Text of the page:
Marketplace Tech
Marketplace Tech
Dec 31, 2020
Mapping internet access: No clear data on haves and have-nots
Play • 6 min

This episode originally aired on Jun. 23, 2020.

All this week on, we’re revisiting some of our shows from 2020 that touch on issues we think will continue to be pivotal in the year ahead. Chief among those is the internet. It now touches pretty much every part of our lives, but not everyone has access to good service. Earlier this month, the FCC announced the results of a $9 billion auction to provide high-speed broadband to homes and businesses that don’t have it. The money comes from something called the Rural Digital Opportunity Fund, and this is just the first chunk of money to come from it. The FCC is planning to allocate billions more. But the data the FCC is using to map where broadband is most needed is wildly inaccurate, even by the agency’s own admission. Molly speaks with Nicol Turner Lee, who researches technology access as a fellow in the Center for Technology Innovation at the Brookings Institution. She says the coronavirus pandemic has made the mapping problem even more obvious.

Science Friday
Science Friday
Science Friday and WNYC Studios
Tech Unions, Color Perception, Fish Vs Birds. Feb 19, 2021, Part 2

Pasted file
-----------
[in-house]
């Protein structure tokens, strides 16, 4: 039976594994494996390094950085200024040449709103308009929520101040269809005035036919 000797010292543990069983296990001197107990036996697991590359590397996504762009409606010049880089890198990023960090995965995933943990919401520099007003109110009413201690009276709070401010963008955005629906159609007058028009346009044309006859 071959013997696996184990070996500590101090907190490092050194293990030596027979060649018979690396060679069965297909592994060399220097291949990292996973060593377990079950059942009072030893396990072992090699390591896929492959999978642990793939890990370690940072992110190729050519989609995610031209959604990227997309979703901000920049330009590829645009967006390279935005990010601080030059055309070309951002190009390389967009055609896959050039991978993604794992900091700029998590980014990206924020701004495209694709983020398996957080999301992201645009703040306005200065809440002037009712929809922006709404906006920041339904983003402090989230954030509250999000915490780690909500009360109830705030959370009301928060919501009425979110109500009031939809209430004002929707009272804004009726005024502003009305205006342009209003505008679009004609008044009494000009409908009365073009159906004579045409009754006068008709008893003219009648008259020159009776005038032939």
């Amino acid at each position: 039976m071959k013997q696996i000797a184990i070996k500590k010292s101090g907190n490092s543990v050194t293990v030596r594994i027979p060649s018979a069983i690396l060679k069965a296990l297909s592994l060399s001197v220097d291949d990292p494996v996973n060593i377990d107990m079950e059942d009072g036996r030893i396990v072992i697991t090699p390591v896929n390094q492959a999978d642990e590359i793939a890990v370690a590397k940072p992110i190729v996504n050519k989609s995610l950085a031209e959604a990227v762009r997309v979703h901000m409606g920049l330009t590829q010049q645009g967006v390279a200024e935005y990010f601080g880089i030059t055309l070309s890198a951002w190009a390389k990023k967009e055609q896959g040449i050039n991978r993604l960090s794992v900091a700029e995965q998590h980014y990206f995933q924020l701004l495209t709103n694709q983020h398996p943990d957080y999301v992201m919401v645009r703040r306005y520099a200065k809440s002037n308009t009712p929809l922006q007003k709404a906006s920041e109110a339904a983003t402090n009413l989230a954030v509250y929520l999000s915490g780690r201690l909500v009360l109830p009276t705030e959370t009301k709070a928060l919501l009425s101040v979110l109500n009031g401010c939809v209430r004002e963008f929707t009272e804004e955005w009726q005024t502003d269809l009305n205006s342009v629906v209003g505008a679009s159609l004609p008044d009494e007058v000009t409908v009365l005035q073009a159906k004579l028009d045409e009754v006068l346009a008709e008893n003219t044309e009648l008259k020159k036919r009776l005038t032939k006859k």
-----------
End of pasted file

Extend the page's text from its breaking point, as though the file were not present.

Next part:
Reprogramming Labor In Tech More than 6,000 warehouse workers in Bessemer, Alabama are midway through voting on whether they should unionize. If the ‘yes’ votes win, it would be unprecedented for the company: The last time a unionization vote was held by Amazon’s United States employees, back in 2014, a group of 30 technicians ultimately voted not to join the International Association of Machinists and Aerospace workers. Meanwhile, at Google, a group of more than 800 have recently joined the Alphabet Workers Union, which was formed in early January. The AWU is a minority union, a kind of union that cannot negotiate contracts. But, the union has said, they will still be able to advocate for workers who would be excluded from a traditional union, like the temporary workers, contractors, and vendors who make up more than half of Google’s global workforce. And in the world of app-based gig workers, a debate has been raging for years about whether Uber and Instacart workers are full employees with rights to overtime and collective bargaining—or contractors, which have neither. In California, state law has changed twice in the last year to try to answer this question. SciFri producer Christie Taylor talks to legal scholar Veena Dubal, and historian Margaret O’Mara, about this rise in union activity, and the way tech companies have impacted our lives—not just for their customers, but also for their workers. Fish Versus Feather: Georgia’s Salt Marsh Smackdown At Science Friday, we love a smackdown, whether it’s a debate over which mammal has better sonar—dolphins versus bats—or which planet is the best to host signs of life—Mars or Venus? But when it comes to fish versus birds, we don’t need to manufacture drama. Nature gave us its own. Corina Newsome, a graduate student at Georgia Southern University, was studying how seaside sparrows adapt to nest flooding, an environment where the most likely predators are animals like minks and raccoons. That’s when she caught on film a very unusual interaction: A fish entered a sparrow’s nest, and killed one of the new hatchlings. Newsome joins Ira to explain what she saw, and how climate change is helping to turn the tables on this predator-prey relationship. The Neuroscience Behind Seeing Color The basic mechanics of how we see color sounds simple enough—light hits an object and bounces into our eye. Then, our brain processes that information. But how we perceive color is much more complicated. Neuroscientist and artist Bevil Conway is mapping out how the neurons in our brain respond to color to make a neurological color model. He explains how color might encode meaning, and the plasticity of our visual system.
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